“Impress [financial wisdom] on your children. Talk about [money management] when you sit at home and when you walk along the road, when you lie down and when you get up. Tie [monetary self-control] as symbols on your hands and bind them on your foreheads. Write [financial stewardship] on the doorframes of your houses and on your gates.”
You may recognize these verses from Deuteronomy 6:7-9. As I blog and as Melanie and I podcast, I am continually amazed at how these verses apply to every aspect of parenting and teaching. Choose the subject and God has commanded us to train our children on that topic. As we learned in the last podcast, money is one of those topics.
Because money is such a large part of our lives, it is important that we raise children who manage money well and understand that Christ should be the center of all finances…even if we don’t feel like we have mastered it ourselves. When thinking about financial discipleship, we must walk our children through the process of money management and involve them in conversations about savings and giving. Here are some ideas to get you started.
▼ Jump to Listen to Episode #36: Teaching Money Management to Kids▼
Teaching Preschools Money Management
I believe building a work ethic in children is one of the best ways to begin teaching financial wisdom. Children discover the correlation between hard work, and reward and that money is something earned and not merely received. It also provides opportunity for the child to evaluate purchases based on the amount of work required to earn the money for the product. Work also provides self-esteem in a job well done. Read/Listen to More…3 Way to Build a Work Ethic
It wasn’t until talking with Coach T and Melanie in our podcast that I realized the connection between basic discipline and money management. Here are some examples:
- Telling a child that you are not buying a toy at the store, teaches the child to wait and instills delayed gratification.
- Not buying the child everything she wants allows her to see God provide in amazing ways. For example, if the child wants a new bike, begin praying with the child that God will provide one and then watch how He moves, knowing that He may say no, wait, or yes.
- Thanking Daddy or Mommy for his/her hard work while eating supper teaches the child that it is through their jobs that you can eat.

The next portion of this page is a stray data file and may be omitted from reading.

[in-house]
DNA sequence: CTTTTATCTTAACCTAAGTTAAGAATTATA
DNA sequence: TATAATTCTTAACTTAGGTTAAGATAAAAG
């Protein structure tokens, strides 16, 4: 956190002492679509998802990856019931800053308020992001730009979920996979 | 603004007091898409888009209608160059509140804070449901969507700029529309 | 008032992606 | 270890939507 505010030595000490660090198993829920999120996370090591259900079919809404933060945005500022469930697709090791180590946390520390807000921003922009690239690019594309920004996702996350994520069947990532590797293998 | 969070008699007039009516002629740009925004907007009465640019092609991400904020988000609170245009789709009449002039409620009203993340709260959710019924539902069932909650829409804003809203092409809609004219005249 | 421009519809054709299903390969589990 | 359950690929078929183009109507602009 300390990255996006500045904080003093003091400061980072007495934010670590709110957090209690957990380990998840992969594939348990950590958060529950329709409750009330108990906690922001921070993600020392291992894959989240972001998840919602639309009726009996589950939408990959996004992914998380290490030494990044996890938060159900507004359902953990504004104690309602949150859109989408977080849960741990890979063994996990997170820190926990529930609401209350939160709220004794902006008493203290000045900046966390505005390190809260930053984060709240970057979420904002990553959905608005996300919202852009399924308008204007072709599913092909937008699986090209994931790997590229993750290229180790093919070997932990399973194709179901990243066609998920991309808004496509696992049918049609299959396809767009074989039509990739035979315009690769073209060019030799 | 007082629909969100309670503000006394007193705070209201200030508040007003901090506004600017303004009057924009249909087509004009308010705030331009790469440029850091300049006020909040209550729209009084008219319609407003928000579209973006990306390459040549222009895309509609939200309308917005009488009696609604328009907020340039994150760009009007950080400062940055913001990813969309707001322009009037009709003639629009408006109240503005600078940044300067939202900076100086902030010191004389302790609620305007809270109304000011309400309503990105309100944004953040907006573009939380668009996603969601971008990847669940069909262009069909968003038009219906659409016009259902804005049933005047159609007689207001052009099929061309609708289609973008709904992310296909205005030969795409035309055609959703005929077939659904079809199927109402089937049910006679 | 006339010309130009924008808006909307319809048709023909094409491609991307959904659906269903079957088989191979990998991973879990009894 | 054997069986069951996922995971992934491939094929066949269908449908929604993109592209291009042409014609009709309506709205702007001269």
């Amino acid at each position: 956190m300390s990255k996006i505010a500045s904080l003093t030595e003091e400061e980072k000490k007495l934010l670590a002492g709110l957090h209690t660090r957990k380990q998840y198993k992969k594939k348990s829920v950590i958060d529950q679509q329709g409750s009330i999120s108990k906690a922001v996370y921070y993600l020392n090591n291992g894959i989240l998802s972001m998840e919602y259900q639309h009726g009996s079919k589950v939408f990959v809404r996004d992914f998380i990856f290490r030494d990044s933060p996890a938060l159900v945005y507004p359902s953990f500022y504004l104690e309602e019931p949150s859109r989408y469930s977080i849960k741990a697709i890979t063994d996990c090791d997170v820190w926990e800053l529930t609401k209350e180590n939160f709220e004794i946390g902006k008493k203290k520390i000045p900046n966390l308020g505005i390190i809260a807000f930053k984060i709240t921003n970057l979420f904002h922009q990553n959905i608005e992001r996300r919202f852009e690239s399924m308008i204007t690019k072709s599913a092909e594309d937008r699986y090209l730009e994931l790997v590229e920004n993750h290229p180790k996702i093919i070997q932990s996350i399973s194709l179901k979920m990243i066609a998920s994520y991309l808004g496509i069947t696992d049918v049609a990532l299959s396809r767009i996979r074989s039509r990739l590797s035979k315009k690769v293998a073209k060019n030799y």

Read/Listen to more…Are You Raising a Selfish Child?
Elementary-Aged Kids Money Management
In the elementary years, it is important to teach children that we are to be good stewards of what God has giving us. God gives to us and in turn, we give back to God. While it is easy to think in terms of tithing or 10%, in reality 100% of what we have is God’s.
Here are some ideas to help teach older children about financial wisdom:
- Instead of grumbling and complaining about having to pay bills, allow the child to hear you thank God for the opportunity to pay and to have electricity, water, etc.
- What is your attitude toward taxes? In Mark 12:17 Jesus commands us to tithe and pay taxes. Healthy conversations about taxes is an opportunity to thank God for what taxes provide: education, safety through police, road systems, etc.
- In your home, develop an attitude of gratefulness for what you have been giving. This is manifested through taking care of your belongings, keeping your home clean, and giving away what you can no longer use.
- Teach delays gratification and savings by allowing the child to save up for a bigger item. Put money in a goal-labeled jar.
- In the grocery store discuss purchase decisions. Look at the various brands, price per ounce, etc to determine best options.
- When deciding whether to go out to eat, stay home, or take a sack lunch, discuss costs differences. So that food doesn’t go to waste, also evaluate leftover foods in the refrigerator that may need to be eaten.
Little conversations in elementary grow into bigger conversations in teen years.
Teens Money Management Questions
As in all aspects of parenting teens, conversations are the central point of raising financially responsible teens. Ask question that help the teen discover the “why” of financial spending and saving.
- Why do you want the buy ______?
- How much will it cost over a year’s time?
- Do you need this item or want this item?
- How long will you be able to use this item?
- What may you need that money for in the future?
Future-focused questions prepare the teen for conversations when they are married.
#35: Teaching Money Management to Kids